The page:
Saturday, March 14, 2009

Investing for financial freedom

The other day I met a batch mate from B-school, who has been working for a bulge bracket i-bank in the US for close to a decade now. He looked distraught. We got talking about the scene on Wall Street. Turns out that his job is safe, at least for now. What was bothering him was that he had to postpone his plans of returning to India for a while. He badly wanted to get back to India, for personal reasons, and not being able to do that was hurting.

I suggested that he should consider coming back and the nest egg he would have built up should support him and the family till such time that he found a job of his liking here. Apparently, he did not have a big enough nest egg! That was a bit of a shocker to me. Somebody that was earning the kind of salary that many of us can only dream of, did not have a big enough nest egg- after ten years of working! Turns out that he had invested all his money in ‘safe’ money market funds, for the first several years of his stay in the US. About a couple of years ago, he had bought a house and had pumped in a significant part of his savings into the down payment for that house. With the bursting of the housing bubble there, his home equity had almost evaporated. What was left in the money market accounts did not make him feel confident enough to think of a comeback, as he was not sure of landing a job quickly, on return.

While I did not have the heart to tell him so, I see that there are many things that he did wrong. The instrument he chose to deploy his savings in – the money market mutual funds – was a wrong choice. It guaranteed the return of the money he put in, but did little more. He could have afforded to take a few more risks, do equity investments – remember, when he started off the markets were in a bad shape and he would have had a few years good run. He bought into his house at the wrong time, when the housing market was a huge bubble. He could have avoided a lot of these mistakes and done better with his investments, all without the benefit of hindsight.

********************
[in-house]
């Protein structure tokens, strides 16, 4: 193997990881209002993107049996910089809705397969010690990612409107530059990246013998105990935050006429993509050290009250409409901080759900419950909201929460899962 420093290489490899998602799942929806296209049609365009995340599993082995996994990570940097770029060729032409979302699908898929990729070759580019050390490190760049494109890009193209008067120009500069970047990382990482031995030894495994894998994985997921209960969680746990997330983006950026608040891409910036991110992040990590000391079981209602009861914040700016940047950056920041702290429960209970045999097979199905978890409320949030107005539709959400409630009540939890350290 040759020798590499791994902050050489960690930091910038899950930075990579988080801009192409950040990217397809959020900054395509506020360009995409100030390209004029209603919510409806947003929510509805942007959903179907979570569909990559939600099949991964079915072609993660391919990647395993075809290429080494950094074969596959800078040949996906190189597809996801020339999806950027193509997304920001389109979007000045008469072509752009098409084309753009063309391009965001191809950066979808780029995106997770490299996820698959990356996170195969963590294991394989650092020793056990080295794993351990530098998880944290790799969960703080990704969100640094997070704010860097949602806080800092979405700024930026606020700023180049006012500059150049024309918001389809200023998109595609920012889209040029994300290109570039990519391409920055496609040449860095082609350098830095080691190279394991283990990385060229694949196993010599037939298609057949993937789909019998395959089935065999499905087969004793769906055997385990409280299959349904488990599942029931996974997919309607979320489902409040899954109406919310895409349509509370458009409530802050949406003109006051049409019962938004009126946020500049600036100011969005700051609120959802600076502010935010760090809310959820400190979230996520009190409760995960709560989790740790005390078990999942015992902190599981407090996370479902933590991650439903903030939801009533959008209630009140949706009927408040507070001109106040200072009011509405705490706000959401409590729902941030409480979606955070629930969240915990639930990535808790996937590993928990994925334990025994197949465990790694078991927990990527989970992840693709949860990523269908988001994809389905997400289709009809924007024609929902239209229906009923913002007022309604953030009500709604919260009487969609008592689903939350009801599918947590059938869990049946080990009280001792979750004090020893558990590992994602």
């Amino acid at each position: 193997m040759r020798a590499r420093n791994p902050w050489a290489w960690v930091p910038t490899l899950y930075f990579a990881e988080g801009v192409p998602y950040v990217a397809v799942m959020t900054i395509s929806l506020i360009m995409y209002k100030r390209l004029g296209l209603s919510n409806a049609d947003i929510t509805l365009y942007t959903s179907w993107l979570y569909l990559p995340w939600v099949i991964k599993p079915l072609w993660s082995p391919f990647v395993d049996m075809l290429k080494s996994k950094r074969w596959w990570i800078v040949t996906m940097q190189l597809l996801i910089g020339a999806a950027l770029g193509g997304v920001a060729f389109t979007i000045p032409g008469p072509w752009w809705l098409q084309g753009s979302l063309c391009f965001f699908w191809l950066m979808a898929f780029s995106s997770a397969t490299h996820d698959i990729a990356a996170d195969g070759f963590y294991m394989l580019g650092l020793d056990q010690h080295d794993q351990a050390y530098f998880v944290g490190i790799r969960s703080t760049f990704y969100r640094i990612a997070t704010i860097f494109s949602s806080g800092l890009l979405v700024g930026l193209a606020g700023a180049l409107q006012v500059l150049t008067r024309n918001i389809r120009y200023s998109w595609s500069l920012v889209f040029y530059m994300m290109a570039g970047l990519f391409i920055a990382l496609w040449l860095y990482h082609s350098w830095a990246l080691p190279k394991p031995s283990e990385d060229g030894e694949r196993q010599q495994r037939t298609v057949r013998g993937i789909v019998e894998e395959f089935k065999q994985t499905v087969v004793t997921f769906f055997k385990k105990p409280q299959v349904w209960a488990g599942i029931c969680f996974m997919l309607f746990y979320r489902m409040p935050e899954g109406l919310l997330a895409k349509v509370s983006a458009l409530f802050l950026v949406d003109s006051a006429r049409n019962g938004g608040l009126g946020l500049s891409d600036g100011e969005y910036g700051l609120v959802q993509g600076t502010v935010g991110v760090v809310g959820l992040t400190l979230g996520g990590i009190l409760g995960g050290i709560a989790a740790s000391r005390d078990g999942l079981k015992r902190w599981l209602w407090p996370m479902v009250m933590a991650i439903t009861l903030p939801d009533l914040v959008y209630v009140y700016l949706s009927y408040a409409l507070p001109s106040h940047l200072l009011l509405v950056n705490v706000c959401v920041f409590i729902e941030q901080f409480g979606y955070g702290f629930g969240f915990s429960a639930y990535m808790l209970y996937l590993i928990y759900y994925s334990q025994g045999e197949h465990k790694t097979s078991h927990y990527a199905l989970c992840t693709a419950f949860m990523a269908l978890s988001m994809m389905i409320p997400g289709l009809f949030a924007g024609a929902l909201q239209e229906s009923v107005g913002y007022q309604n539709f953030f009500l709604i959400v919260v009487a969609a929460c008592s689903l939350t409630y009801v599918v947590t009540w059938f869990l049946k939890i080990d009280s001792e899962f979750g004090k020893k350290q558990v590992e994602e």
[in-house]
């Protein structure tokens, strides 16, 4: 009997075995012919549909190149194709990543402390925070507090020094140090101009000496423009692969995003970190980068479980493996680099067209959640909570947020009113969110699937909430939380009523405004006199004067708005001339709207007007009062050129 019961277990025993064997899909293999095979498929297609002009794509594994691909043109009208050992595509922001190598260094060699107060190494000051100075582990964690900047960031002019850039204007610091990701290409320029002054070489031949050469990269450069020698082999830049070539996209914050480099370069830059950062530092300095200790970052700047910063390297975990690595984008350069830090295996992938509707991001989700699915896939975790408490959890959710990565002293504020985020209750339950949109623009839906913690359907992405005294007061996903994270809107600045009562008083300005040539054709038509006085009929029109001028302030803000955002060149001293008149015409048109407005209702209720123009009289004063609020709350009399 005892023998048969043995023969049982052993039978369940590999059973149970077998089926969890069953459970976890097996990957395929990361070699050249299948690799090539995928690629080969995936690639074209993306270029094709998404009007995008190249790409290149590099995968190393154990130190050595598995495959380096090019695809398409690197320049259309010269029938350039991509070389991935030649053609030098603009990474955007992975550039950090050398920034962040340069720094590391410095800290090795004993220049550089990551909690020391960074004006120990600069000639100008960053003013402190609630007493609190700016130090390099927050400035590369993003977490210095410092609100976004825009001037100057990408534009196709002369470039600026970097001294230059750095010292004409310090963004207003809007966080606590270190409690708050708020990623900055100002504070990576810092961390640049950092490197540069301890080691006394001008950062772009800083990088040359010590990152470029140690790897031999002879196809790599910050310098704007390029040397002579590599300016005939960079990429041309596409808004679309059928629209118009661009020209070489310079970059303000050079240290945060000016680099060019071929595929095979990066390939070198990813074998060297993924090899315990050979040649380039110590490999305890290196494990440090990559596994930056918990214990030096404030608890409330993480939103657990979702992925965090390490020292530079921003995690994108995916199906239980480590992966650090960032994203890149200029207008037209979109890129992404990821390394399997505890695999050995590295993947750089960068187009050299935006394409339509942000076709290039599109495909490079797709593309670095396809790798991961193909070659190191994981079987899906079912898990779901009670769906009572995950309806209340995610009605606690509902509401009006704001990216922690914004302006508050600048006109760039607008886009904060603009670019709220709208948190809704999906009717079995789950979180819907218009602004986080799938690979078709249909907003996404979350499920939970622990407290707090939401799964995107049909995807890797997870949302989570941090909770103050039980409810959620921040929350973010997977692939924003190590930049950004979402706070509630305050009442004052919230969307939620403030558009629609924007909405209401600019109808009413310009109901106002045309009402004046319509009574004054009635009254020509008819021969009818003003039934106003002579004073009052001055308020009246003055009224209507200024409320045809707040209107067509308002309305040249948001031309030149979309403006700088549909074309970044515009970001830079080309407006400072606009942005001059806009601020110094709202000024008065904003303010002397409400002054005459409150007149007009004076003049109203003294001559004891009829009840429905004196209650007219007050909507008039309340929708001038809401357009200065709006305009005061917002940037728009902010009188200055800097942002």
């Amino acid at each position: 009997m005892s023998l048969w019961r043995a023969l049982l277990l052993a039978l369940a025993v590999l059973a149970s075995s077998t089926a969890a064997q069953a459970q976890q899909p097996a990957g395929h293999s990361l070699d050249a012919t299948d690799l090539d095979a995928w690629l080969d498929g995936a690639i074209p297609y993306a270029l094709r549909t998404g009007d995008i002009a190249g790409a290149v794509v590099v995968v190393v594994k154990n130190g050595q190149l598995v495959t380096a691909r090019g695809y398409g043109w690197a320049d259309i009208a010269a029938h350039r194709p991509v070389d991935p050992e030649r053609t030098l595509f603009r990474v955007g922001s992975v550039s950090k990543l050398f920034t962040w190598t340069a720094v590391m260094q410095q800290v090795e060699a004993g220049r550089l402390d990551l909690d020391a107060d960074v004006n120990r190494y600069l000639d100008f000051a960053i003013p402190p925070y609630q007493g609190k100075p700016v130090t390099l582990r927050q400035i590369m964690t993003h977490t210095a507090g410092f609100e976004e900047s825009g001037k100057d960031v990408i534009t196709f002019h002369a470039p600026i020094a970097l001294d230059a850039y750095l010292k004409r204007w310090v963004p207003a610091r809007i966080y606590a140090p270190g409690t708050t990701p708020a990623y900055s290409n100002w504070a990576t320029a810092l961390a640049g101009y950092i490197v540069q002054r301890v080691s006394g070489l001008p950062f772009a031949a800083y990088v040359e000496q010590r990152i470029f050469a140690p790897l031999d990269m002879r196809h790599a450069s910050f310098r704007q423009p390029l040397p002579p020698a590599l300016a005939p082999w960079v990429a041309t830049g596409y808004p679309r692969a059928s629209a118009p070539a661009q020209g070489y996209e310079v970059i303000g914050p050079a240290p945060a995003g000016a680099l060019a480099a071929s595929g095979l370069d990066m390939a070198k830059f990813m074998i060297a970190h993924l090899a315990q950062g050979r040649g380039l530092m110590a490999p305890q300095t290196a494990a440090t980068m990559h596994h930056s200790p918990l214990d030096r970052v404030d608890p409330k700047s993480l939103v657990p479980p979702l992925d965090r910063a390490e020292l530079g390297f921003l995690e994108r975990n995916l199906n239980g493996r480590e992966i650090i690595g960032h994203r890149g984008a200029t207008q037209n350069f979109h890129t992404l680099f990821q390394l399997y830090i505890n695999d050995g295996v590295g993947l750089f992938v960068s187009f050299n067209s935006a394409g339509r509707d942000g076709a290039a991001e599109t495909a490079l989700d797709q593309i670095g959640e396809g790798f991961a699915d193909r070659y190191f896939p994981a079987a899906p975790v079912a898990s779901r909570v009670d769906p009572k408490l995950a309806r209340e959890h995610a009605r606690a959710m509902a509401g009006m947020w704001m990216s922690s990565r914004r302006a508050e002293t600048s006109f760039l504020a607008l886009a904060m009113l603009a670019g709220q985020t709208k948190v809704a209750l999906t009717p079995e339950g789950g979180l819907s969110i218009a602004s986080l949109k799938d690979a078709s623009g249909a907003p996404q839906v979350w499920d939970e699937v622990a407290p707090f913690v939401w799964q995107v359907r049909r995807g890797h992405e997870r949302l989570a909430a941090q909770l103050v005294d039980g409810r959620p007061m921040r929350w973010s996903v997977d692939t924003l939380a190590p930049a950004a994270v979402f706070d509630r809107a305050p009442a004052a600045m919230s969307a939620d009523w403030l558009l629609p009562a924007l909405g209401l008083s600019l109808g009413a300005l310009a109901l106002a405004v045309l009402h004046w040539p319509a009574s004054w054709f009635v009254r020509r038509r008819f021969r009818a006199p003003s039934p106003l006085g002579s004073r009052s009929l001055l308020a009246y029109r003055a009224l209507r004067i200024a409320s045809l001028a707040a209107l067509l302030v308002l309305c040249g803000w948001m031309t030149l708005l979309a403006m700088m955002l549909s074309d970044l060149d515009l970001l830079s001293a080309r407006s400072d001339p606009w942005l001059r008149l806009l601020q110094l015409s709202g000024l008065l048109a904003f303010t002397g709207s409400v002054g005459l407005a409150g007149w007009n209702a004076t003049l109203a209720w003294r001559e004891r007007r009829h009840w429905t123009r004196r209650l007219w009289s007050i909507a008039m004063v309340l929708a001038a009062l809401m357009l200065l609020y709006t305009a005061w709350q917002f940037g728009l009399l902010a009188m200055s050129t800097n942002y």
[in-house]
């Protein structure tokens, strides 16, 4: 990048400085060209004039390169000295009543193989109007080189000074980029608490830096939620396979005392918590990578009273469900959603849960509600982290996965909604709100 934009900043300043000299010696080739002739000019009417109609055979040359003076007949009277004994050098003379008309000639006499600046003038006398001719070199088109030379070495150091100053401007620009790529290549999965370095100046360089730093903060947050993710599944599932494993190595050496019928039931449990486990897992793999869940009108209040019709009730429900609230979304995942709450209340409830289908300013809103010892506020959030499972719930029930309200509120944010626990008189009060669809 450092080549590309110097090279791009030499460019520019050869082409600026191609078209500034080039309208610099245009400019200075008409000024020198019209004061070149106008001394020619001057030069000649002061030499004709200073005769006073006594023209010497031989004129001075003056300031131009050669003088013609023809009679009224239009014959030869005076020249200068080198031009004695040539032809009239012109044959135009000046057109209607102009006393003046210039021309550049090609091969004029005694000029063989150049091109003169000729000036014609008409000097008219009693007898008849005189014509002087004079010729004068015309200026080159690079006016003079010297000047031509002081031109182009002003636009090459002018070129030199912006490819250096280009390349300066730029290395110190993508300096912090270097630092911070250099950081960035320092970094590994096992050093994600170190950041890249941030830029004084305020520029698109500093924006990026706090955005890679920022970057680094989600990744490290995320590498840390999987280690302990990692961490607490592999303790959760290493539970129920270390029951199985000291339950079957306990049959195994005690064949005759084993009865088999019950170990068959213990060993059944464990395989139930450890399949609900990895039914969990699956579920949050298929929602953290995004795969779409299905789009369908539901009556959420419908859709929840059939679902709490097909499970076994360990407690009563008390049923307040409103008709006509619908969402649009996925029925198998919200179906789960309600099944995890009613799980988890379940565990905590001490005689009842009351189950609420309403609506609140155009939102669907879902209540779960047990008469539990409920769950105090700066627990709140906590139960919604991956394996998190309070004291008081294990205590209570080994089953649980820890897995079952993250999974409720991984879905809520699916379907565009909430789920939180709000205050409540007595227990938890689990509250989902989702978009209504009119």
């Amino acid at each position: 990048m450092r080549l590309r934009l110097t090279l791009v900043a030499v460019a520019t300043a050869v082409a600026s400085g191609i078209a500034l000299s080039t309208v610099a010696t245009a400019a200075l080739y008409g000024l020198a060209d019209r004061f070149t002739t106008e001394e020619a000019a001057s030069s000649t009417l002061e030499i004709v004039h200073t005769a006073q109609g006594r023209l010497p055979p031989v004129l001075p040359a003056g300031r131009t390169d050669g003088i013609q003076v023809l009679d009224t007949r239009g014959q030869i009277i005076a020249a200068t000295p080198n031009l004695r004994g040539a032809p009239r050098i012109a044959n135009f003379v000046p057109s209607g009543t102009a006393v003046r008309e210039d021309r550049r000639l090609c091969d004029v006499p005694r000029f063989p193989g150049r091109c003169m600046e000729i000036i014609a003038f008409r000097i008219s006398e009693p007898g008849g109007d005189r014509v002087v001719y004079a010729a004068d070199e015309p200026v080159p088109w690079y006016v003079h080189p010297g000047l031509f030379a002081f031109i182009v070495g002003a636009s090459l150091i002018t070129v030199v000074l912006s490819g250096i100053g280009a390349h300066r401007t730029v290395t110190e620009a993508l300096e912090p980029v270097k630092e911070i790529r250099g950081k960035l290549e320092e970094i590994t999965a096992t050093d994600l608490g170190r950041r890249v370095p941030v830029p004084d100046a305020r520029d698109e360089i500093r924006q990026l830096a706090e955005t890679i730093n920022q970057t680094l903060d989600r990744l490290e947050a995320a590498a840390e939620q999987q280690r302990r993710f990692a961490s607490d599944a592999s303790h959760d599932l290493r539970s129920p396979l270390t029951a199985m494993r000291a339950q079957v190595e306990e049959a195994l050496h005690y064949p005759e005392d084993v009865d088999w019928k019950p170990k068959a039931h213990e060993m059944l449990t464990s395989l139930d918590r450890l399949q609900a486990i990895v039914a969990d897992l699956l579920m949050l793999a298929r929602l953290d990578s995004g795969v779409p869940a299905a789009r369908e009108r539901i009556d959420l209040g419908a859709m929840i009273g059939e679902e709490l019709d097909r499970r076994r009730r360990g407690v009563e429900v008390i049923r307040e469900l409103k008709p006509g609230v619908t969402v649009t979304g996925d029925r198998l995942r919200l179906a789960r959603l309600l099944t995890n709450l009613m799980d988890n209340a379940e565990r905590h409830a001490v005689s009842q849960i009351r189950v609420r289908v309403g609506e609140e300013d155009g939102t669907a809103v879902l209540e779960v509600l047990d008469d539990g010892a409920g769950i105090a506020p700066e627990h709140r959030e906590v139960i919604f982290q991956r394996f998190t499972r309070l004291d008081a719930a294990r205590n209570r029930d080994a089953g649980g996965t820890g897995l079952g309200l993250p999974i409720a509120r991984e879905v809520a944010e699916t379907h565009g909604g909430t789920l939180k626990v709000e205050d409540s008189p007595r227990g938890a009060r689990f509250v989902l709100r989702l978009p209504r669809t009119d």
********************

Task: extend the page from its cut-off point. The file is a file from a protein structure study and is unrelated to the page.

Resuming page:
I am not getting into the timing of his actions here. It’s almost guaranteed that anybody that tries to time any market will fail. What I am faulting are the beliefs that drove his actions.

He opted for safety, when he had the luxury of a longish investment horizon. In spite of seeing the housing markets bubble over, he bought into his house because he thought real estate never does badly over time.

I see many of us doing similar mistakes, which come in the way of our achieving financial freedom, the freedom to do what we want to, without bothering about the next pay check. This blog is my attempt at initiating a dialog with the readers about the best ways of getting there, achieving financial freedom. I expect that some of the readers will benefit from the insights I bring in, in the realm of investing. I hope to learn too, from those that know better than I do. 

I have been obsessing over financial freedom for close to a decade now, and we – I and the wife- have convinced ourselves that we are there, or at-least almost there. It’s a fun feeling. I believe every hard working individual deserves achieving financial independence. I also firmly believe a lot of people can achieve this, with the right information and knowledge. This blog is about sharing such information, and developing such knowledge

This blog will be limited to discussing financial planning and investments – both equity and debt. Equity investing is something that is very close to my heart and something that I am constantly working on, with the hope that I will get better at it with time. So, expect to see a lot of discussion on that.


  1. interesting saaar, look fwd to see more posts..

  2. Samir,

    Thanks for the response.
    I intend to do a weekly post. Please continue visiting